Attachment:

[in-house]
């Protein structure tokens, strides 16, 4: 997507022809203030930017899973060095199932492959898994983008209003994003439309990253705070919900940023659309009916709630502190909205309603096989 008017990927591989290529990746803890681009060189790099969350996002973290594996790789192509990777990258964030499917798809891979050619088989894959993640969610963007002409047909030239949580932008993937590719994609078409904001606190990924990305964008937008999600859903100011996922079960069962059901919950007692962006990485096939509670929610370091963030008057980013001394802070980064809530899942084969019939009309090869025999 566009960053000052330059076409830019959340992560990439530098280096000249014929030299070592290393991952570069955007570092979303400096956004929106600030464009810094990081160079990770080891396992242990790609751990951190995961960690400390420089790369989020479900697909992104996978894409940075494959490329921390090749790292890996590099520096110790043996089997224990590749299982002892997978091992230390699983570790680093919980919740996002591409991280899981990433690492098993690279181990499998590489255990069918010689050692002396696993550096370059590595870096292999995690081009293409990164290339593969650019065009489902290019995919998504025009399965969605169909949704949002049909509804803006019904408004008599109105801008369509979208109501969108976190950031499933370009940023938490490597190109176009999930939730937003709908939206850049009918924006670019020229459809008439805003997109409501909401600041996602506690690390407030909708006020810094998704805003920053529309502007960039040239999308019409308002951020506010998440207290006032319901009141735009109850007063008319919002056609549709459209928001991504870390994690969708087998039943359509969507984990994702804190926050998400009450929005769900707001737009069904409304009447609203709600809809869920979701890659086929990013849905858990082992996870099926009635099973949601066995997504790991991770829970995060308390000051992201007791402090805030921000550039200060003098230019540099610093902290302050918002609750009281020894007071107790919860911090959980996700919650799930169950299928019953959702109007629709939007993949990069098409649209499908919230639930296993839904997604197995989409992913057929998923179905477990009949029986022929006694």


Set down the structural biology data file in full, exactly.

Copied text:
[in-house]
């Protein structure tokens, strides 16, 4: 997507022809203030930017899973060095199932492959898994983008209003994003439309990253705070919900940023659309009916709630502190909205309603096989 008017990927591989290529990746803890681009060189790099969350996002973290594996790789192509990777990258964030499917798809891979050619088989894959993640969610963007002409047909030239949580932008993937590719994609078409904001606190990924990305964008937008999600859903100011996922079960069962059901919950007692962006990485096939509670929610370091963030008057980013001394802070980064809530899942084969019939009309090869025999 566009960053000052330059076409830019959340992560990439530098280096000249014929030299070592290393991952570069955007570092979303400096956004929106600030464009810094990081160079990770080891396992242990790609751990951190995961960690400390420089790369989020479900697909992104996978894409940075494959490329921390090749790292890996590099520096110790043996089997224990590749299982002892997978091992230390699983570790680093919980919740996002591409991280899981990433690492098993690279181990499998590489255990069918010689050692002396696993550096370059590595870096292999995690081009293409990164290339593969650019065009489902290019995919998504025009399965969605169909949704949002049909509804803006019904408004008599109105801008369509979208109501969108976190950031499933370009940023938490490597190109176009999930939730937003709908939206850049009918924006670019020229459809008439805003997109409501909401600041996602506690690390407030909708006020810094998704805003920053529309502007960039040239999308019409308002951020506010998440207290006032319901009141735009109850007063008319919002056609549709459209928001991504870390994690969708087998039943359509969507984990994702804190926050998400009450929005769900707001737009069904409304009447609203709600809809869920979701890659086929990013849905858990082992996870099926009635099973949601066995997504790991991770829970995060308390000051992201007791402090805030921000550039200060003098230019540099610093902290302050918002609750009281020894007071107790919860911090959980996700919650799930169950299928019953959702109007629709939007993949990069098409649209499908919230639930296993839904997604197995989409992913057929998923179905477990009949029986022929006694």